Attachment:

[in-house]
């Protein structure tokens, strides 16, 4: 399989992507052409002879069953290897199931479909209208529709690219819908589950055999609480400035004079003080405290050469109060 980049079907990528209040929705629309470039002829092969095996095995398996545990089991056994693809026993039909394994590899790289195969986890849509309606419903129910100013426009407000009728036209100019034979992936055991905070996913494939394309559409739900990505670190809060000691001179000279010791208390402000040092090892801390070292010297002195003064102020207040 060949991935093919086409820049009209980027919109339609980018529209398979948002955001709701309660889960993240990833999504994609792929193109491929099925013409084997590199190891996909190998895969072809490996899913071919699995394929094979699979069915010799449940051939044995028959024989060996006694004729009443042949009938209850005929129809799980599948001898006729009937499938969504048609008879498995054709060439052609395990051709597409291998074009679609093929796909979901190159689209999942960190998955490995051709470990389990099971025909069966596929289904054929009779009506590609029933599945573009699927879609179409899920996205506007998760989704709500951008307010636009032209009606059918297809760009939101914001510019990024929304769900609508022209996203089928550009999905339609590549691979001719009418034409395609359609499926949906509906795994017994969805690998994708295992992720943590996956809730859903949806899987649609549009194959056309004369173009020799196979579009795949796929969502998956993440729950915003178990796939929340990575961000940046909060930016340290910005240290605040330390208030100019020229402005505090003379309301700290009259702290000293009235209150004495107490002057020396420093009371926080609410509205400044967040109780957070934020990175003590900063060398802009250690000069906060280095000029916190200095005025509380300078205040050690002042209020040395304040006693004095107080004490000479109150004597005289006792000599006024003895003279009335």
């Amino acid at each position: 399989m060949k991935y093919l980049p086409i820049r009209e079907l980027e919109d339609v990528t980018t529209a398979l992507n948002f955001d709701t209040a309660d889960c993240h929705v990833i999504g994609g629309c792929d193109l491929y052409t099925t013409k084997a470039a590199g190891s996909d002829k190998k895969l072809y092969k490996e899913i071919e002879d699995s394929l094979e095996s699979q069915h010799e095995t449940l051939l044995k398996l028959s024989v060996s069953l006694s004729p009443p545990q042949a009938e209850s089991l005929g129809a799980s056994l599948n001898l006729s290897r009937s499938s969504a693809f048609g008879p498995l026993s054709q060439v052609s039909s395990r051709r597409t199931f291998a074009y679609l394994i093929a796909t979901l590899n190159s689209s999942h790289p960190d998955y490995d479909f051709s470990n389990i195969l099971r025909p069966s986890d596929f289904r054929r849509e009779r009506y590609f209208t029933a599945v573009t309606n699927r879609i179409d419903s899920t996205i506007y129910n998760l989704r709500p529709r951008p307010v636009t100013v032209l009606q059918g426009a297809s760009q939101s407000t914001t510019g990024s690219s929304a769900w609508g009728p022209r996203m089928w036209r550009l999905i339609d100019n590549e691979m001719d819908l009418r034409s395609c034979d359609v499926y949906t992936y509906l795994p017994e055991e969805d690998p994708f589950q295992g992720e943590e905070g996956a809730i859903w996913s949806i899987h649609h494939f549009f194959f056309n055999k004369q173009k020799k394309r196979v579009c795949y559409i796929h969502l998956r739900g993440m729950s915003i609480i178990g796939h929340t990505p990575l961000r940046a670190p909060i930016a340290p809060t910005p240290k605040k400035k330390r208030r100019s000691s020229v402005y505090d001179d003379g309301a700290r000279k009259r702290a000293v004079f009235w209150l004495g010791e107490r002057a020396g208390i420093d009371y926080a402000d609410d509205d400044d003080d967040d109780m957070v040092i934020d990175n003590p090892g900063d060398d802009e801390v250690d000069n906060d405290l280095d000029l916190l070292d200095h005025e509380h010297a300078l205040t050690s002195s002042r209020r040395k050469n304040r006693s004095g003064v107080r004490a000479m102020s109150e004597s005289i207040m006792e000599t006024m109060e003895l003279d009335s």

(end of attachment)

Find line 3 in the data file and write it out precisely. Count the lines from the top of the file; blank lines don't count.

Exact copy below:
């Amino acid at each position: 399989m060949k991935y093919l980049p086409i820049r009209e079907l980027e919109d339609v990528t980018t529209a398979l992507n948002f955001d709701t209040a309660d889960c993240h929705v990833i999504g994609g629309c792929d193109l491929y052409t099925t013409k084997a470039a590199g190891s996909d002829k190998k895969l072809y092969k490996e899913i071919e002879d699995s394929l094979e095996s699979q069915h010799e095995t449940l051939l044995k398996l028959s024989v060996s069953l006694s004729p009443p545990q042949a009938e209850s089991l005929g129809a799980s056994l599948n001898l006729s290897r009937s499938s969504a693809f048609g008879p498995l026993s054709q060439v052609s039909s395990r051709r597409t199931f291998a074009y679609l394994i093929a796909t979901l590899n190159s689209s999942h790289p960190d998955y490995d479909f051709s470990n389990i195969l099971r025909p069966s986890d596929f289904r054929r849509e009779r009506y590609f209208t029933a599945v573009t309606n699927r879609i179409d419903s899920t996205i506007y129910n998760l989704r709500p529709r951008p307010v636009t100013v032209l009606q059918g426009a297809s760009q939101s407000t914001t510019g990024s690219s929304a769900w609508g009728p022209r996203m089928w036209r550009l999905i339609d100019n590549e691979m001719d819908l009418r034409s395609c034979d359609v499926y949906t992936y509906l795994p017994e055991e969805d690998p994708f589950q295992g992720e943590e905070g996956a809730i859903w996913s949806i899987h649609h494939f549009f194959f056309n055999k004369q173009k020799k394309r196979v579009c795949y559409i796929h969502l998956r739900g993440m729950s915003i609480i178990g796939h929340t990505p990575l961000r940046a670190p909060i930016a340290p809060t910005p240290k605040k400035k330390r208030r100019s000691s020229v402005y505090d001179d003379g309301a700290r000279k009259r702290a000293v004079f009235w209150l004495g010791e107490r002057a020396g208390i420093d009371y926080a402000d609410d509205d400044d003080d967040d109780m957070v040092i934020d990175n003590p090892g900063d060398d802009e801390v250690d000069n906060d405290l280095d000029l916190l070292d200095h005025e509380h010297a300078l205040t050690s002195s002042r209020r040395k050469n304040r006693s004095g003064v107080r004490a000479m102020s109150e004597s005289i207040m006792e000599t006024m109060e003895l003279d009335s």